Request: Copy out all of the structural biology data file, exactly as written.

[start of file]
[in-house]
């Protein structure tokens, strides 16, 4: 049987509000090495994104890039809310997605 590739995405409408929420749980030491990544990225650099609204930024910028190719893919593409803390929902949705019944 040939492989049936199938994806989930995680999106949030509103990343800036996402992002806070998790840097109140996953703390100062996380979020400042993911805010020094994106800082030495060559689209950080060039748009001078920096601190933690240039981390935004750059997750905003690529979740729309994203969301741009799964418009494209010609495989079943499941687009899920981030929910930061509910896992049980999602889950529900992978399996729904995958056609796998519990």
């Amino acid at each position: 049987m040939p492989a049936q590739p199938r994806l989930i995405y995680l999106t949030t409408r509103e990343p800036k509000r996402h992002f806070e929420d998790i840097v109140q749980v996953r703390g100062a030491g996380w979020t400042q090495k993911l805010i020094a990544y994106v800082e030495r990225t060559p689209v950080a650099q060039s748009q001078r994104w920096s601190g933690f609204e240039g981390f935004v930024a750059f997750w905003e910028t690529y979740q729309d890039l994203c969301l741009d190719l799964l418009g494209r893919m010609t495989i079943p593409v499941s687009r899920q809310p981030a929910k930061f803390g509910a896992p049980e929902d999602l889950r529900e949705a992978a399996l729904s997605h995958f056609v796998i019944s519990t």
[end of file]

[in-house]
């Protein structure tokens, strides 16, 4: 049987509000090495994104890039809310997605 590739995405409408929420749980030491990544990225650099609204930024910028190719893919593409803390929902949705019944 040939492989049936199938994806989930995680999106949030509103990343800036996402992002806070998790840097109140996953703390100062996380979020400042993911805010020094994106800082030495060559689209950080060039748009001078920096601190933690240039981390935004750059997750905003690529979740729309994203969301741009799964418009494209010609495989079943499941687009899920981030929910930061509910896992049980999602889950529900992978399996729904995958056609796998519990």
């Amino acid at each position: 049987m040939p492989a049936q590739p199938r994806l989930i995405y995680l999106t949030t409408r509103e990343p800036k509000r996402h992002f806070e929420d998790i840097v109140q749980v996953r703390g100062a030491g996380w979020t400042q090495k993911l805010i020094a990544y994106v800082e030495r990225t060559p689209v950080a650099q060039s748009q001078r994104w920096s601190g933690f609204e240039g981390f935004v930024a750059f997750w905003e910028t690529y979740q729309d890039l994203c969301l741009d190719l799964l418009g494209r893919m010609t495989i079943p593409v499941s687009r899920q809310p981030a929910k930061f803390g509910a896992p049980e929902d999602l889950r529900e949705a992978a399996l729904s997605h995958f056609v796998i019944s519990t």